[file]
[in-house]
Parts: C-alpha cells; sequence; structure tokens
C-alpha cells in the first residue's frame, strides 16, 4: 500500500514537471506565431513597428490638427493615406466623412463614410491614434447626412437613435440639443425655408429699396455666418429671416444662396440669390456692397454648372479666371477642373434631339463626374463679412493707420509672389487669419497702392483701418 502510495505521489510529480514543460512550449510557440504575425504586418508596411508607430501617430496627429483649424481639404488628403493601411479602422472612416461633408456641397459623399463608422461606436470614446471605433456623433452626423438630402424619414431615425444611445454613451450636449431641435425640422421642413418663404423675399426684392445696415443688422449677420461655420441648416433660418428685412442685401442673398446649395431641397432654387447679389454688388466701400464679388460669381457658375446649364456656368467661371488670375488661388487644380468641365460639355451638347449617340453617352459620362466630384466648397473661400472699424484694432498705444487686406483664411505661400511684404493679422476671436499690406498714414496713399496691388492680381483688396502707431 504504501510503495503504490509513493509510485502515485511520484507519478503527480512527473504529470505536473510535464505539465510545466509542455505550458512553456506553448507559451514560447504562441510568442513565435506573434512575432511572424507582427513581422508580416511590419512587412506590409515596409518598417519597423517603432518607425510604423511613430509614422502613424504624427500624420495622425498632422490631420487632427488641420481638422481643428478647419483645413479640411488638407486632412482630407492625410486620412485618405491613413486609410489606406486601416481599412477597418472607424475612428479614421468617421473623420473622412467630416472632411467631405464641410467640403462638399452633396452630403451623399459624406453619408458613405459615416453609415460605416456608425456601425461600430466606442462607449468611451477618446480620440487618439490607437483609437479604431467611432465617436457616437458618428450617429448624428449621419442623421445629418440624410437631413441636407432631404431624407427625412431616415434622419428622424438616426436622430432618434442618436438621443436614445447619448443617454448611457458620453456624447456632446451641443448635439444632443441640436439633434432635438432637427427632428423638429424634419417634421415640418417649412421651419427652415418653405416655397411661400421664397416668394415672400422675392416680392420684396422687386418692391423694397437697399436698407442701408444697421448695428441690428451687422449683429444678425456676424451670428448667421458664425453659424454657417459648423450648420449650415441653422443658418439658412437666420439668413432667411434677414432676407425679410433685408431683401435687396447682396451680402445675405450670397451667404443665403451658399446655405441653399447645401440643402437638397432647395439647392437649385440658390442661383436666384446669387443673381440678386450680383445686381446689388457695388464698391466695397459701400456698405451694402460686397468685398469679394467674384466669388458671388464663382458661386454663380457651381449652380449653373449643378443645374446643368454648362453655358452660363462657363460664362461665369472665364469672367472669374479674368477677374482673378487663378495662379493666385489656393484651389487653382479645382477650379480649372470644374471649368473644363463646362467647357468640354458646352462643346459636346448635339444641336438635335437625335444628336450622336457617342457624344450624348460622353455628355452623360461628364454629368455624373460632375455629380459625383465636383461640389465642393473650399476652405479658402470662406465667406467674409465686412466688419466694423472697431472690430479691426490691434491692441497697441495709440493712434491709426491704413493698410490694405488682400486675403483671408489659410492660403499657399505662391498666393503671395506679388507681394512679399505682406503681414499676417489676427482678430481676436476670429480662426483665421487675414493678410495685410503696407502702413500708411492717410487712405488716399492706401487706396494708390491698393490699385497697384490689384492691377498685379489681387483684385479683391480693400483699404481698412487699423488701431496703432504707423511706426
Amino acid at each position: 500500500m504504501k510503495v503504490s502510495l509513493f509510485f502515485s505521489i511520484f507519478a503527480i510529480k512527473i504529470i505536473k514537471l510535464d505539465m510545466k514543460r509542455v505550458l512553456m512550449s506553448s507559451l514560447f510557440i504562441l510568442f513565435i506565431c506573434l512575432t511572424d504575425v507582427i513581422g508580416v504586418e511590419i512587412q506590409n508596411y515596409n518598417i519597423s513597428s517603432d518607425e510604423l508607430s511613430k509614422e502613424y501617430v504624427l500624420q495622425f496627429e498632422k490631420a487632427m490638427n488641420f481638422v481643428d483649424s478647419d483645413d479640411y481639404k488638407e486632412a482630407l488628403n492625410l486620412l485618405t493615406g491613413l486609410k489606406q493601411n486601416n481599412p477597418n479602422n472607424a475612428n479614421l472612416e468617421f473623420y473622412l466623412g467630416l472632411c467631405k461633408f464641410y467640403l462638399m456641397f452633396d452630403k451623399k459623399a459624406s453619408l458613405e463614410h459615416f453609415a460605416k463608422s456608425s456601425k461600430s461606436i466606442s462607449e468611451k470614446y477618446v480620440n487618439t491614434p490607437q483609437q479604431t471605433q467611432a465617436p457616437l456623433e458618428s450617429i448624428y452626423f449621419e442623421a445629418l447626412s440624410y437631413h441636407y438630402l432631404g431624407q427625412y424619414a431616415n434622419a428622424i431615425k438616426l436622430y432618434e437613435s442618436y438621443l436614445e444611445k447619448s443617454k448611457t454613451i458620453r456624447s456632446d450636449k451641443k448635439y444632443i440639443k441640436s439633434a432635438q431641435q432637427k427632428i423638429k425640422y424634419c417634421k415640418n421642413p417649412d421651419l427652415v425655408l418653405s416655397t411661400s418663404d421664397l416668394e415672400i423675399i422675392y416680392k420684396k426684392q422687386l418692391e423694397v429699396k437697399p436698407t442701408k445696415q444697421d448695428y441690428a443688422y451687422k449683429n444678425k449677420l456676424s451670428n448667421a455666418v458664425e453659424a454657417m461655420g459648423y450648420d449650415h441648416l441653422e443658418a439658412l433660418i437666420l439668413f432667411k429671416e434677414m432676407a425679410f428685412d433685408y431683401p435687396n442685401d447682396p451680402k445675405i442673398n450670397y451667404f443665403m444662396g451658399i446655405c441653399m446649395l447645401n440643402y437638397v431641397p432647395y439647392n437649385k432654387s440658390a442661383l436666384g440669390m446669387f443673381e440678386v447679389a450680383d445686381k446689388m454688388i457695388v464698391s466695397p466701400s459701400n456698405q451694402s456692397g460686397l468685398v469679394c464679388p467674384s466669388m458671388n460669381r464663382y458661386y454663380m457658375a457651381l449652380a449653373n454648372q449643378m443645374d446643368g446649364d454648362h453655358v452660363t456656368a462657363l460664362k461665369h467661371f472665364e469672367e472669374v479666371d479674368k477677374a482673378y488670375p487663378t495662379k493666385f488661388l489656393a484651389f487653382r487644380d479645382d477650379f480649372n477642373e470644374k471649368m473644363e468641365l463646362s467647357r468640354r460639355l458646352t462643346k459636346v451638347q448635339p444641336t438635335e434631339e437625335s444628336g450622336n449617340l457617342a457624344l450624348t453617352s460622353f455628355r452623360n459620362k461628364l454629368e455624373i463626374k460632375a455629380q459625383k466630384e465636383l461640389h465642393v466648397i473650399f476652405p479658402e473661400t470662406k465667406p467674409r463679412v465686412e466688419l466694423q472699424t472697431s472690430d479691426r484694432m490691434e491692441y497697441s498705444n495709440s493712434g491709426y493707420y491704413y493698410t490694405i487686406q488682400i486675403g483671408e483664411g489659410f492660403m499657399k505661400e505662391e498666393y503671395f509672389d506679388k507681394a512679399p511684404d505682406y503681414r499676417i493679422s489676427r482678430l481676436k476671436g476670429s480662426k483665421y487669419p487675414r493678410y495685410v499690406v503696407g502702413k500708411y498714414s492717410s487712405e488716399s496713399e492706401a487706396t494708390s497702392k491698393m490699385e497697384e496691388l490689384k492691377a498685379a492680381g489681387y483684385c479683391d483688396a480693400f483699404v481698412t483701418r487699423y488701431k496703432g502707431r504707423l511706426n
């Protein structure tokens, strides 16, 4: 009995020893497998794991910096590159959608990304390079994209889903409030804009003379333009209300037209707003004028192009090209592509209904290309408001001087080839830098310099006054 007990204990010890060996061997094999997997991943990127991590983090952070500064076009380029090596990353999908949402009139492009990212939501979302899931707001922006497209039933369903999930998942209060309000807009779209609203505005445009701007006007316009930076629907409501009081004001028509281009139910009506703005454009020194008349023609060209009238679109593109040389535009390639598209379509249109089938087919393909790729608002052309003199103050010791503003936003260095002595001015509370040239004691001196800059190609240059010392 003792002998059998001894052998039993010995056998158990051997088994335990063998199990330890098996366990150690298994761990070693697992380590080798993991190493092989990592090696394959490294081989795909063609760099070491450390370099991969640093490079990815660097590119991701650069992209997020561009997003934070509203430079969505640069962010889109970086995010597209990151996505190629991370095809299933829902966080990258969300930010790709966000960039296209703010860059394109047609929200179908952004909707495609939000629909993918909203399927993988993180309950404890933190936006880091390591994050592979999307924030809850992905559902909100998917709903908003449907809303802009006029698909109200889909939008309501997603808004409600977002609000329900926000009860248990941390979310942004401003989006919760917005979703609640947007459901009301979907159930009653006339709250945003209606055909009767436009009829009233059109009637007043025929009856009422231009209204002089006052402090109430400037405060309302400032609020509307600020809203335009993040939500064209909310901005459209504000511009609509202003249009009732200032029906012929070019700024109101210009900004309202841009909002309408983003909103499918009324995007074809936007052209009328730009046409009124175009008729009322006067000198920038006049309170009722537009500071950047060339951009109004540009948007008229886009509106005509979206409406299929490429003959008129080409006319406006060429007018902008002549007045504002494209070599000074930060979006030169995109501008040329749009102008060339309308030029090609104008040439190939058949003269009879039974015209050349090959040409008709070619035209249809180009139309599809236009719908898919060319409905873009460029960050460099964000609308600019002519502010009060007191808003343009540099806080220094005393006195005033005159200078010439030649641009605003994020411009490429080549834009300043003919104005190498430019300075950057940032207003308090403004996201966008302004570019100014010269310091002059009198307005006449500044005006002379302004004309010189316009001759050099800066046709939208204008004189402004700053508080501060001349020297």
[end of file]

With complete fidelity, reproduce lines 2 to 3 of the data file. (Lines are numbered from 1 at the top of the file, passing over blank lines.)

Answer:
Parts: C-alpha cells; sequence; structure tokens
C-alpha cells in the first residue's frame, strides 16, 4: 500500500514537471506565431513597428490638427493615406466623412463614410491614434447626412437613435440639443425655408429699396455666418429671416444662396440669390456692397454648372479666371477642373434631339463626374463679412493707420509672389487669419497702392483701418 502510495505521489510529480514543460512550449510557440504575425504586418508596411508607430501617430496627429483649424481639404488628403493601411479602422472612416461633408456641397459623399463608422461606436470614446471605433456623433452626423438630402424619414431615425444611445454613451450636449431641435425640422421642413418663404423675399426684392445696415443688422449677420461655420441648416433660418428685412442685401442673398446649395431641397432654387447679389454688388466701400464679388460669381457658375446649364456656368467661371488670375488661388487644380468641365460639355451638347449617340453617352459620362466630384466648397473661400472699424484694432498705444487686406483664411505661400511684404493679422476671436499690406498714414496713399496691388492680381483688396502707431 504504501510503495503504490509513493509510485502515485511520484507519478503527480512527473504529470505536473510535464505539465510545466509542455505550458512553456506553448507559451514560447504562441510568442513565435506573434512575432511572424507582427513581422508580416511590419512587412506590409515596409518598417519597423517603432518607425510604423511613430509614422502613424504624427500624420495622425498632422490631420487632427488641420481638422481643428478647419483645413479640411488638407486632412482630407492625410486620412485618405491613413486609410489606406486601416481599412477597418472607424475612428479614421468617421473623420473622412467630416472632411467631405464641410467640403462638399452633396452630403451623399459624406453619408458613405459615416453609415460605416456608425456601425461600430466606442462607449468611451477618446480620440487618439490607437483609437479604431467611432465617436457616437458618428450617429448624428449621419442623421445629418440624410437631413441636407432631404431624407427625412431616415434622419428622424438616426436622430432618434442618436438621443436614445447619448443617454448611457458620453456624447456632446451641443448635439444632443441640436439633434432635438432637427427632428423638429424634419417634421415640418417649412421651419427652415418653405416655397411661400421664397416668394415672400422675392416680392420684396422687386418692391423694397437697399436698407442701408444697421448695428441690428451687422449683429444678425456676424451670428448667421458664425453659424454657417459648423450648420449650415441653422443658418439658412437666420439668413432667411434677414432676407425679410433685408431683401435687396447682396451680402445675405450670397451667404443665403451658399446655405441653399447645401440643402437638397432647395439647392437649385440658390442661383436666384446669387443673381440678386450680383445686381446689388457695388464698391466695397459701400456698405451694402460686397468685398469679394467674384466669388458671388464663382458661386454663380457651381449652380449653373449643378443645374446643368454648362453655358452660363462657363460664362461665369472665364469672367472669374479674368477677374482673378487663378495662379493666385489656393484651389487653382479645382477650379480649372470644374471649368473644363463646362467647357468640354458646352462643346459636346448635339444641336438635335437625335444628336450622336457617342457624344450624348460622353455628355452623360461628364454629368455624373460632375455629380459625383465636383461640389465642393473650399476652405479658402470662406465667406467674409465686412466688419466694423472697431472690430479691426490691434491692441497697441495709440493712434491709426491704413493698410490694405488682400486675403483671408489659410492660403499657399505662391498666393503671395506679388507681394512679399505682406503681414499676417489676427482678430481676436476670429480662426483665421487675414493678410495685410503696407502702413500708411492717410487712405488716399492706401487706396494708390491698393490699385497697384490689384492691377498685379489681387483684385479683391480693400483699404481698412487699423488701431496703432504707423511706426